Salvador Rodriguez, Special to Federal Times 3:50 p.m. EDT May 3, 2016

The Department of Homeland Security wants Silicon Valley’s help defending the nation from cyber threats and issued the first call for help: securing the Internet of Things.

Using the more flexible Other Transaction Solicitation funding method, DHS released the first request for proposals in its Silicon Valley Office Innovation Program asking vendors to chime in on new ideas to secure the ever-expanding list of devices and appliances connected to the Internet and the critical systems they’re being connected to.

Download: OTS Innovation Internet of Things Call

“Greater deployment of IoT across numerous industries and the 16 critical infrastructure sectors that DHS monitors has the potential to create significant benefits to society,” according to the call. “However, the vital importance of these sectors to the nation’s economy, security and public health means that solutions to IoT security vulnerabilities are critically needed.”

Specifically, the call asks for innovations in the ability to detect new devices when they connect to a network; authenticate the devices, including preventing spoofing attempts; and update the security on those devices remotely when they do connect.

DHS will be evaluating proposals throughout the month of January and offering seed money to develop up to 20 ideas, with additional funding available to those that show promise.

The IoT call is the first for the new OTS innovation program. Rather than go through a lengthy procurement process during which time new ideas would become outdated technology, DHS is incentivizing private companies to steer their research and development efforts toward areas where the government needs the most help, particularly around emerging threats.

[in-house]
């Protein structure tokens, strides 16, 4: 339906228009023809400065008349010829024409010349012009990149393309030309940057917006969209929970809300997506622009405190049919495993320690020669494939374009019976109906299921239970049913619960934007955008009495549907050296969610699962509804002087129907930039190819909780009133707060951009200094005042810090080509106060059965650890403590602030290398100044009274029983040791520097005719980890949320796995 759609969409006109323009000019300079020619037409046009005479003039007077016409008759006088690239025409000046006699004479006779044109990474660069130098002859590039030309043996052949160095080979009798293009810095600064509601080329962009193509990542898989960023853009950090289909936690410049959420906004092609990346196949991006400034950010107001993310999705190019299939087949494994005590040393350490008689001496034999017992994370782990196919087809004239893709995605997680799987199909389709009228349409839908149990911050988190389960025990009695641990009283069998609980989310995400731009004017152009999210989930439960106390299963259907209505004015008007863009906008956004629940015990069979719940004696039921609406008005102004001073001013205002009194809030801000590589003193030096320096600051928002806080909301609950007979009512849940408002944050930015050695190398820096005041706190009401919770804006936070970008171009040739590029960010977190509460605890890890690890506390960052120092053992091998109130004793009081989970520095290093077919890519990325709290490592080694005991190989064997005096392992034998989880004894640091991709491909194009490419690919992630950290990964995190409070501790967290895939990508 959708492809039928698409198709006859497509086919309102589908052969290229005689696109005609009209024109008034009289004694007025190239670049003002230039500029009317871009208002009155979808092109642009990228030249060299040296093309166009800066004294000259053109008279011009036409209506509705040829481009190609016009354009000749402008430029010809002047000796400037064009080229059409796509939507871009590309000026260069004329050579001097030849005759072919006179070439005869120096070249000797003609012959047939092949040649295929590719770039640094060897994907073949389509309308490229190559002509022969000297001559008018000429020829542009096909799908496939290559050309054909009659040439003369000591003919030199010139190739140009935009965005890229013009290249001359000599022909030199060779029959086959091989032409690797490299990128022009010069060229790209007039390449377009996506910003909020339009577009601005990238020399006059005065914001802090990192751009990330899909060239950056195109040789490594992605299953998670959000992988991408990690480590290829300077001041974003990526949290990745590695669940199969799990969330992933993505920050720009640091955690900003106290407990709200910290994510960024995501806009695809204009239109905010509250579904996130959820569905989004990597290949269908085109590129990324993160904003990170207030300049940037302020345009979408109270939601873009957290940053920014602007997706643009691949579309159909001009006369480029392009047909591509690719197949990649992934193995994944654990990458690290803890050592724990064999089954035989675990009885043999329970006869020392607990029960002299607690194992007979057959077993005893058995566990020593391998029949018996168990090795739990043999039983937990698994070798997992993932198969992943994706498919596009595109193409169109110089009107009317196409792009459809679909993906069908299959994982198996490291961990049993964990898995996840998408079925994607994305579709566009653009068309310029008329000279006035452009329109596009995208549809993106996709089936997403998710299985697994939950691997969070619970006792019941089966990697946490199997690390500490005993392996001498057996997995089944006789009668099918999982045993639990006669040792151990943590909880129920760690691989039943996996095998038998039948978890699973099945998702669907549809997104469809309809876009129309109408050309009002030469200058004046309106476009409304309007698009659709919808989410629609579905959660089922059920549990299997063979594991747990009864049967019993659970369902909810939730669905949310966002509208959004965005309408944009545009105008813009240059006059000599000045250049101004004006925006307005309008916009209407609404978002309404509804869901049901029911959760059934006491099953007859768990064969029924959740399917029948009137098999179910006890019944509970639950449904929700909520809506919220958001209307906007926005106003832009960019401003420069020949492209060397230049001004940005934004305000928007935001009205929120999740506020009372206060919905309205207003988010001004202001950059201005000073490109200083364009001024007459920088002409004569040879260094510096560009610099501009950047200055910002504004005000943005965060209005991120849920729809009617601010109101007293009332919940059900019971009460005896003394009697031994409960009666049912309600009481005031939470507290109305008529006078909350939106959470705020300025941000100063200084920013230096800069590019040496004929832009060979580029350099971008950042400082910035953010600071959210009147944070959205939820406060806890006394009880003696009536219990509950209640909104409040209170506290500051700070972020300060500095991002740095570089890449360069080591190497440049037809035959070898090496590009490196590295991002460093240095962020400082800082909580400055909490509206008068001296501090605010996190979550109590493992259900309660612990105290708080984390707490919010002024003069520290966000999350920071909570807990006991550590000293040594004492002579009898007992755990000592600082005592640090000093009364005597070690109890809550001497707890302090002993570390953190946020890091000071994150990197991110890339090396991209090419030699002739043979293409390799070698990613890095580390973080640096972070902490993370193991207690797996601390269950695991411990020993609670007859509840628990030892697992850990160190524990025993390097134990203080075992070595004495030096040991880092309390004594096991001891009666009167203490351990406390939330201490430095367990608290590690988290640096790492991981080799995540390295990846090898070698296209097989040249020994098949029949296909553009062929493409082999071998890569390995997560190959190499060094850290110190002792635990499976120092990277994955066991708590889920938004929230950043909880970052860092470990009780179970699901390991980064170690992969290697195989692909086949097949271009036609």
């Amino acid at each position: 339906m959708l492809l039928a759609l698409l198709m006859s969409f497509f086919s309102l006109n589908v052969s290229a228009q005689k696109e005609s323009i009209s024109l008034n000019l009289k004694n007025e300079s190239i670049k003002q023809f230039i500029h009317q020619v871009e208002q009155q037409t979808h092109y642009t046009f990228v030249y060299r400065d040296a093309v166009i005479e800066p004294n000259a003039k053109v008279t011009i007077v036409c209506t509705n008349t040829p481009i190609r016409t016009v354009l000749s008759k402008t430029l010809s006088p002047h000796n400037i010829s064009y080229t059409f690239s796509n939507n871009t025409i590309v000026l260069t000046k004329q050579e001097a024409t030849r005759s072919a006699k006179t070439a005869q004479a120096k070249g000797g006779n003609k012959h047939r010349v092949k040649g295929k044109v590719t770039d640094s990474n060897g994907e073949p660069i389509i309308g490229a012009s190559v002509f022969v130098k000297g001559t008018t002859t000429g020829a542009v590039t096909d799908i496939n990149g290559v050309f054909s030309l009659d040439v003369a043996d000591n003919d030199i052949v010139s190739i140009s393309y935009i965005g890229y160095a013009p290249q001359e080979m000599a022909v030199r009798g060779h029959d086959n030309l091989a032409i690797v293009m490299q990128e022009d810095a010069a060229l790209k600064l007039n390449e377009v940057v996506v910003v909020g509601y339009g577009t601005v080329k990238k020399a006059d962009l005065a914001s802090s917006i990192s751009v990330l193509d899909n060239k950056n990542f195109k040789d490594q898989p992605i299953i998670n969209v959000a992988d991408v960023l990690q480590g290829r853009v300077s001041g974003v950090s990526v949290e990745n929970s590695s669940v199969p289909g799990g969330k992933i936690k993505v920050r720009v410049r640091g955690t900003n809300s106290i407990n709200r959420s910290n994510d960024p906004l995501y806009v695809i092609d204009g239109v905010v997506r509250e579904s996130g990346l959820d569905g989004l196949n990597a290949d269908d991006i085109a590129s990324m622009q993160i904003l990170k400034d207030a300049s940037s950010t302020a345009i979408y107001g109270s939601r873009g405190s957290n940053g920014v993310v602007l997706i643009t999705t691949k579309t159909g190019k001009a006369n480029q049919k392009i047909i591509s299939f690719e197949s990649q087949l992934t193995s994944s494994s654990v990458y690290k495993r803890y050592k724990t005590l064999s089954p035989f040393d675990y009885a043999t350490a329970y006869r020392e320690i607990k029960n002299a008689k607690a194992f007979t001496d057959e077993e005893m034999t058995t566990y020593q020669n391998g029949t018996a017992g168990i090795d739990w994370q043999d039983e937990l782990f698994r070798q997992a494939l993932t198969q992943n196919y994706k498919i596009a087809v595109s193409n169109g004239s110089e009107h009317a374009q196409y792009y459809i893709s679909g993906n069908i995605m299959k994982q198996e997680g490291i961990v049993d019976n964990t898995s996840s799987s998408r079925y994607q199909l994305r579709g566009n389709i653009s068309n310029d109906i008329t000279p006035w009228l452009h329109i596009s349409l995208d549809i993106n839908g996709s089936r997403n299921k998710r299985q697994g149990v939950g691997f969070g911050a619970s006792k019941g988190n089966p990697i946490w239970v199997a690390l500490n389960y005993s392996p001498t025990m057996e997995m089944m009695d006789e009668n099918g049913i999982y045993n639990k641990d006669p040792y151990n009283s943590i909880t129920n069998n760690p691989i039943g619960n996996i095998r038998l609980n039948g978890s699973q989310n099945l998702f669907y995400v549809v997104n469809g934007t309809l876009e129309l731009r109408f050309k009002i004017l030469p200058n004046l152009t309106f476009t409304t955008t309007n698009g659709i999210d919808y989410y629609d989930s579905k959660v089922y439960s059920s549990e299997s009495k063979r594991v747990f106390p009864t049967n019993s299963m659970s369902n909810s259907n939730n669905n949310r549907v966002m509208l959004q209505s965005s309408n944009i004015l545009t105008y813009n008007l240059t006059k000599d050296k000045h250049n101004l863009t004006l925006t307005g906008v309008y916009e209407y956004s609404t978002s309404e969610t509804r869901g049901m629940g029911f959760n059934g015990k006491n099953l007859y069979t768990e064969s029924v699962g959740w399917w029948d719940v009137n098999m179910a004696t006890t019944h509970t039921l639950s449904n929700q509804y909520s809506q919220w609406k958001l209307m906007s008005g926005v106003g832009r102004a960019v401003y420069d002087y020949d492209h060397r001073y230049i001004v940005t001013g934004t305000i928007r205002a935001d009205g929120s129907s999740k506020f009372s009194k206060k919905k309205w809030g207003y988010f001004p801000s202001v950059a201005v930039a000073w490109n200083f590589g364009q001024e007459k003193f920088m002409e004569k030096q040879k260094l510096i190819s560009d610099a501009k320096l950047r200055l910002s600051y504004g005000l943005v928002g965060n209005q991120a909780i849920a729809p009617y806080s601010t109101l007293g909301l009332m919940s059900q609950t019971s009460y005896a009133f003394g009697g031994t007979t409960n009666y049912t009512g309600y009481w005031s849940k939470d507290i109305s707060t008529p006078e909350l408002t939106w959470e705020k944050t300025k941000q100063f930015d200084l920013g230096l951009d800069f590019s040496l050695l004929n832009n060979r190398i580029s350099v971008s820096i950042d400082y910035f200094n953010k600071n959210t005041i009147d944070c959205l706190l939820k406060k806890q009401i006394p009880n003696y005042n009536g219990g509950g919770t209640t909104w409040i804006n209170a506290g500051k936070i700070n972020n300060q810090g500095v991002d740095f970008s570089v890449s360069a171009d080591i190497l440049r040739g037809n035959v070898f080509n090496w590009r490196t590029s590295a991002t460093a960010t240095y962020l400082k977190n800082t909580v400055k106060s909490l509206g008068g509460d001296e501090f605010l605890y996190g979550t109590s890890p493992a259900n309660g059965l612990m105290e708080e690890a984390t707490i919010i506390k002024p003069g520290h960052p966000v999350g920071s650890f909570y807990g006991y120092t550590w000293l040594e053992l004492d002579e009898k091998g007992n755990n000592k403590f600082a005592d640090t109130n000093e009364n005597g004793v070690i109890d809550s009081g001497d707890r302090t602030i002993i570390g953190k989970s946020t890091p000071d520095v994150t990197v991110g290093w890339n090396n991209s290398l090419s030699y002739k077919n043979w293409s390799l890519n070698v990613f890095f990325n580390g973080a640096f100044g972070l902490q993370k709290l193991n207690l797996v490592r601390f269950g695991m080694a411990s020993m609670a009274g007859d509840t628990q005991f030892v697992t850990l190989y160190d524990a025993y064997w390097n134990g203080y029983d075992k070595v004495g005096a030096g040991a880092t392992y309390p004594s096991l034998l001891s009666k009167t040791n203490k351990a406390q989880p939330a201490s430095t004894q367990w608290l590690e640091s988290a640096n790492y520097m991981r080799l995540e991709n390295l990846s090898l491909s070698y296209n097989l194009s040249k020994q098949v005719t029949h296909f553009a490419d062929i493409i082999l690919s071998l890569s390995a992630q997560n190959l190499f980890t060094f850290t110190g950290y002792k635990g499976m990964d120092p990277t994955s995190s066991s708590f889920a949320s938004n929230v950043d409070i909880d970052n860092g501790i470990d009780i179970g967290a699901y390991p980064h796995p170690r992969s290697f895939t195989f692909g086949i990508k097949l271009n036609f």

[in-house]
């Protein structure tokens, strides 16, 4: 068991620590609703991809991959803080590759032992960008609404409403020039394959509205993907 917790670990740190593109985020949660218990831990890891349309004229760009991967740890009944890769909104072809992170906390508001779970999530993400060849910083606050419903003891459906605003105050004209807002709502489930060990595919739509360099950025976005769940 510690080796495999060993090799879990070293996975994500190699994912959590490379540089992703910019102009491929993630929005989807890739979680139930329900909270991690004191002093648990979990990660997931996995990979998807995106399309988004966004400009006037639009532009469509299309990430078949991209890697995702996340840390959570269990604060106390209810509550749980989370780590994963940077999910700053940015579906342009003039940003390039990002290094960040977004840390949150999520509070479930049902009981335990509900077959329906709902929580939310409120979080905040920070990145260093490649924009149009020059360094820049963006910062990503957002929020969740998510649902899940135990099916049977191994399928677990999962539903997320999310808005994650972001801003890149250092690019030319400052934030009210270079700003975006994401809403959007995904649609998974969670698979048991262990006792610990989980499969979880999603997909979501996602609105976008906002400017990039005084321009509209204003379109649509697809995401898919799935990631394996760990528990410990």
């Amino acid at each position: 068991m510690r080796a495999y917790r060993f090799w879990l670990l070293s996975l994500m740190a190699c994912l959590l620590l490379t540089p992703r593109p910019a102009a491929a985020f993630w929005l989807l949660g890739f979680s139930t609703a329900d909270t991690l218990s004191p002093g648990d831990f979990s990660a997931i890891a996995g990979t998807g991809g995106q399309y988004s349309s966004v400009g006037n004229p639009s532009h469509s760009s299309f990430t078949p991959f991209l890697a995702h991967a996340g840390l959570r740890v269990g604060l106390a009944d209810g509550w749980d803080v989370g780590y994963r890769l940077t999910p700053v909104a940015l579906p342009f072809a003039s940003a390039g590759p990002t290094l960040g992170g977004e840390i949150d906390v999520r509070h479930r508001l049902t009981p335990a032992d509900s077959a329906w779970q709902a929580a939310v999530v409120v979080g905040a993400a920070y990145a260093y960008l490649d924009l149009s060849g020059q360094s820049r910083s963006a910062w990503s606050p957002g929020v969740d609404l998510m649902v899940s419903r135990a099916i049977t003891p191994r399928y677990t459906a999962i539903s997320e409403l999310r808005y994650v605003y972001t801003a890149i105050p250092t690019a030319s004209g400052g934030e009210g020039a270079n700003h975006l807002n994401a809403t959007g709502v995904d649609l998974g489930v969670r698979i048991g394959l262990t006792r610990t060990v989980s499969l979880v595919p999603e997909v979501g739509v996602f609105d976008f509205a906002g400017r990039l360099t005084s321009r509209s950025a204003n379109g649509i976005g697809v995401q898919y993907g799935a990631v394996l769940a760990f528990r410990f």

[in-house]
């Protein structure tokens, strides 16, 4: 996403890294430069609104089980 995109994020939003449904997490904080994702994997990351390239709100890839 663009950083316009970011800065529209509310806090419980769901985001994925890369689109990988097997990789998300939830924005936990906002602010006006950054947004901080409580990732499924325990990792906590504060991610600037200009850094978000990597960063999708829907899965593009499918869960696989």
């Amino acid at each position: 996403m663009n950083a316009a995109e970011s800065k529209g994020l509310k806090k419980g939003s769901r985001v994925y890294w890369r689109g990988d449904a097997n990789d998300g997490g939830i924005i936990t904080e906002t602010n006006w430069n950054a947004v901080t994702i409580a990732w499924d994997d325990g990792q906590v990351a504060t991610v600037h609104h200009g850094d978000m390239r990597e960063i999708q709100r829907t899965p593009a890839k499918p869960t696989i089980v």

The funding helps push new research in specific directions and can help DHS stay on the cutting edge by getting in on the ground floor.

“The objective of the Innovation OTS is to promote competition among non-traditional government contractors, with a streamlined approach to address specific needs related to Homeland Security,” according to the notice.

Homeland Security plans to accept up to 20 applications for funding, with each being evaluated and awarded independently to keep the process moving. Interested vendors can submit a short written response to the call and might be asked to follow up with an oral presentation, either in person or through teleconference.

Those 20 applicants will receive between $50,000 and $200,000 to get an initial prototype working, with options to receive comparable funding through three more phases of development over the course of two years. By the third phase, successful companies will be expected to deploy a working pilot program in coordination with a DHS component.

DHS expects to award as much as $20 million through the program over the next five years. Future calls are likely to include areas like aviation security, border security, biological threat defense, counterterrorism and support for first responders.

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